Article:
Connecticut Bridge Concrete to be Tested For Destructive Mineral

For the first time, concrete from a state-owned bridge will be tested for the same mineral believed to have caused hundreds of basement walls in Connecticut to crack and deteriorate.

The state insists it has no concerns whatsoever the concrete has any amount of the mineral, known as pyrrhotite.

Cracks on the Potter School Road bridge in Willington had a lot of people asking if it contained pyrrhotite. The state says it doesn’t, but today handed over a set of samples for a third party to test.

Republican State Rep. Tom Delnicki, of South Windsor, who represents one of the Connecticut towns with dozens of homes with crumbling concrete basements, was curious enough to get the samples. He’s now having them tested for pyrrhotite.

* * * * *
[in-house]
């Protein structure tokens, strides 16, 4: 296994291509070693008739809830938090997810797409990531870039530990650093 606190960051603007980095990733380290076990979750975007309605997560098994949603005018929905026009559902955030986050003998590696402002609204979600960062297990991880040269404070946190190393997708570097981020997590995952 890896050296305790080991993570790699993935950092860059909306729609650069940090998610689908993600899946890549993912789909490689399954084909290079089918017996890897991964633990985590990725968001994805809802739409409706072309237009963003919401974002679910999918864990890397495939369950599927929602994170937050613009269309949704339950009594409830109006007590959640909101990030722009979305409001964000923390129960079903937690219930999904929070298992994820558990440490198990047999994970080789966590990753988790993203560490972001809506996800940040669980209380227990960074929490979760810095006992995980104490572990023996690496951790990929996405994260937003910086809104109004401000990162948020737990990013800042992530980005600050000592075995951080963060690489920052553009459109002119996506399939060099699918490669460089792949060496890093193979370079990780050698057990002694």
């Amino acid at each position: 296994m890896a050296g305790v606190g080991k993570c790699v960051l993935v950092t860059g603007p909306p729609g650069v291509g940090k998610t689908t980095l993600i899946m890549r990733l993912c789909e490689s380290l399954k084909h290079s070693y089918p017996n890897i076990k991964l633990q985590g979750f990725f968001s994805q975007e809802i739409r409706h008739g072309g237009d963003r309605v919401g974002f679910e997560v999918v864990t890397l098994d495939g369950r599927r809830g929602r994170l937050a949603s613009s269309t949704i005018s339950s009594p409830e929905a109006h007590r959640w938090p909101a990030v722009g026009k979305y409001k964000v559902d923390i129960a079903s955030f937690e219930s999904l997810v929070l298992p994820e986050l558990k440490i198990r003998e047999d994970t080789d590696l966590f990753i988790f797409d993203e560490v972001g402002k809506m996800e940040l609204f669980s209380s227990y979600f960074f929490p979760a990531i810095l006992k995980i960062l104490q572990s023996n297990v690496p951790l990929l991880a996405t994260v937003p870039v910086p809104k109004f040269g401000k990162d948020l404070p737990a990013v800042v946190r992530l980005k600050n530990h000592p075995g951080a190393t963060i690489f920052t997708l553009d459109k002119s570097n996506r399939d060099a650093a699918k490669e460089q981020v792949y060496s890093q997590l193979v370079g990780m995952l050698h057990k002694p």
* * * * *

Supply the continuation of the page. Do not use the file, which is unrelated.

Delnicki explains “The question being, could this be some of that concrete, could we have issues somewhere else? It’s really ensuring the safety of the public.”

The Connecticut Department of Transportation is currently replacing the bridge.

It points out it was built in 1960, well before the time when a Stafford Springs company is believed to have begun supplying concrete containing pyrrhotite.

The DOT calls the cracks on the bridge due to normal wear and tear, and it is recycling some of the old concrete from the bridge, to use on the new one.

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